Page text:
4 minute read

Is My Cat Happy? 8 Signs That Your Feline Companion Is Content


Our cats talk to us, but can they tell us if they are happy?

Felines communicate differently than dogs, but they will definitely let you know if they are unhappy. Have you ever had a problem with a cat peeing in an inappropriate place? Or meowing endlessly to get outside where they are not safe? Here are some signs that show your cat is happy. 

8 Signs Your Cat Is Happy

1. They are eating healthy amounts of nutritious food and drinking water.

Is your cat healthy and happy? Just like humans and dogs, cats need plenty of fresh water and nutritious food. You don’t have to buy premium cat food, but do your homework and ask your vet about what kind of food provides a healthy, balanced diet

Learn about household toxins, including plants, that can cause health problems for cats. And don’t feed people food or cow’s milk to cats; it’s not good for them.

When it comes to water, most cats do fine with a shallow and wide stainless steel water bowl, but if they seem like they aren’t getting enough water, some pet parents use water fountains

2. They are talking to you by purring and meowing.

Do you speak your cat’s language? Cats have a full range of vocal expressions. 

One of the most obvious signs of happiness in cats is purring. It’s true that purring can also indicate stress, but most pet parents can easily tell the difference. If your cat seems relaxed while purring, they are probably blissing out.

What about meowing? It can be a little confusing to tell if they are asking for more food or a play session—or just saying they love you. But in general, a higher meow indicates happiness, and a low one means they are not happy, especially if you hear a growl.

3. They want to be near you.

First of all, it’s completely normal for your cat to not be glued to you all day. Cats are both predator and prey animals, so they won’t always want to be snuggled up to humans. Some of them find enjoyment by hiding or looking down on you like leopards in trees. 

Cats are happy getting their beauty sleep. And they need to sleep a lot—from 12 to 16 hours a day. My cat Pearl likes to be near me, but she doesn’t always want me to touch or pet her. Sometimes she simply wants to take a nap in the same room where I am.

It’s also a good sign when your cat rubs up against you, using the corner of their mouth to release their scent glands. That’s their way of claiming you as their person. 

Kneading (or “making biscuits,” as some people call it) is another sign of a happy cat. 

If your cat is near you and using their voice to ask for something, they might want to play, show you their toy (they think we people need help feeding ourselves, and they hunted down a yummy treat just for us), or want attention.

4. They are entertained.

Cats have strong hunting instincts, and providing play sessions and safe cat toys is part of our job as their human servants. You can buy them toys that move so they can chase and fetch them. And they also love to hide and pounce from cardboard boxes and paper bags (which cost nothing).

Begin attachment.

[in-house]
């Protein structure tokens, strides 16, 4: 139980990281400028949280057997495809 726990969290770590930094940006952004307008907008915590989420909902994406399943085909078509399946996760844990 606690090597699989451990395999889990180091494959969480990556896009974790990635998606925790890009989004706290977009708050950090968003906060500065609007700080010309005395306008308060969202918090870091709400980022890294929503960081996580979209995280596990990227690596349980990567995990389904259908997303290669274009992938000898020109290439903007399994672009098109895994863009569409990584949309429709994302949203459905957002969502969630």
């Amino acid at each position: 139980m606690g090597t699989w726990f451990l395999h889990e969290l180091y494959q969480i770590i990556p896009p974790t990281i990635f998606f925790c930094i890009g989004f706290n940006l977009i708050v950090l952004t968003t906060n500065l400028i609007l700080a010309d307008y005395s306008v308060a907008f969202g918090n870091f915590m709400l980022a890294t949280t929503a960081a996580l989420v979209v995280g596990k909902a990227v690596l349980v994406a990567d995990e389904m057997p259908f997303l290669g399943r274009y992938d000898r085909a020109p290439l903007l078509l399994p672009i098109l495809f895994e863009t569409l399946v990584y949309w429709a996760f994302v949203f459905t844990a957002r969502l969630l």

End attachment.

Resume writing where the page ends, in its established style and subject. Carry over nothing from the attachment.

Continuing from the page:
Some cats love hanging out on a cat shelf or a window-mounted cat bed under a window where they can safely enjoy nature. Some people invest lots of money in cat furniture and buying or building “catios,” enclosures that allow cats to safely enjoy the outdoors. But remember, catios are open to the fresh air, so they won’t fully protect your pet from parasites like mosquitos, fleas, or ticks.

5. They are grooming (and groomed).

Healthy, happy cats do a great job of grooming themselves. And is there anything cuter than the way they wash their faces?! When cats groom themselves, it is a sign of contentment. 

But there are some grooming jobs that we need to help them with: nail trimming, brushing, and removing mats. It’s good to stay on top of these grooming tasks to keep your cat happy and to keep vet bills down. Long-haired cats have special needs when it comes to grooming; they sometimes need their mats trimmed or shaved. Otherwise, the mats can be painful or the skin under the mat can get infected and smell bad.

6. They are using the litter box.

Most cat owners have had the unpleasant experience of a cat peeing or pooping outside the litter box. This is a clear sign that they are unhappy or not feeling well. 

If they’re unhappy, they may not like the type of litter, the location of the litter box, the litter box itself, or that it’s not clean enough for their delicate sense of smell. Or it may be because they’re stressed out due to a change in the house such as a new resident (people or pets) or a change in the furniture.

If they’re not feeling well, it could indicate a health problem, such as constipation, a kidney problem, infected bladder, or even the inability to pee. Pay close attention to this, and get them to a vet if they are straining, hiding more than usual, or if there is blood in their urine.

7. They are showing you their tummy.

When a cat rolls over to show you their tummy, they are demonstrating that they trust you. They usually do not want a belly rub. Sometimes they want to kick and bite you because they are really small tigers in disguise trying to kill their prey. 

8. They have a happy tail.

Cats’ tails are like flags that send signals about their level of happiness. 

A tail that is standing straight up, with a pleasant swoosh at the end, means a happy cat. A hook at the end can mean they are extra happy. And that’s how they are showing it.

A big, bristly tail is a warning signal. They might be scared of something and express themselves that way.

With all creatures, learning to read and communicate through body language is an important part of living together.

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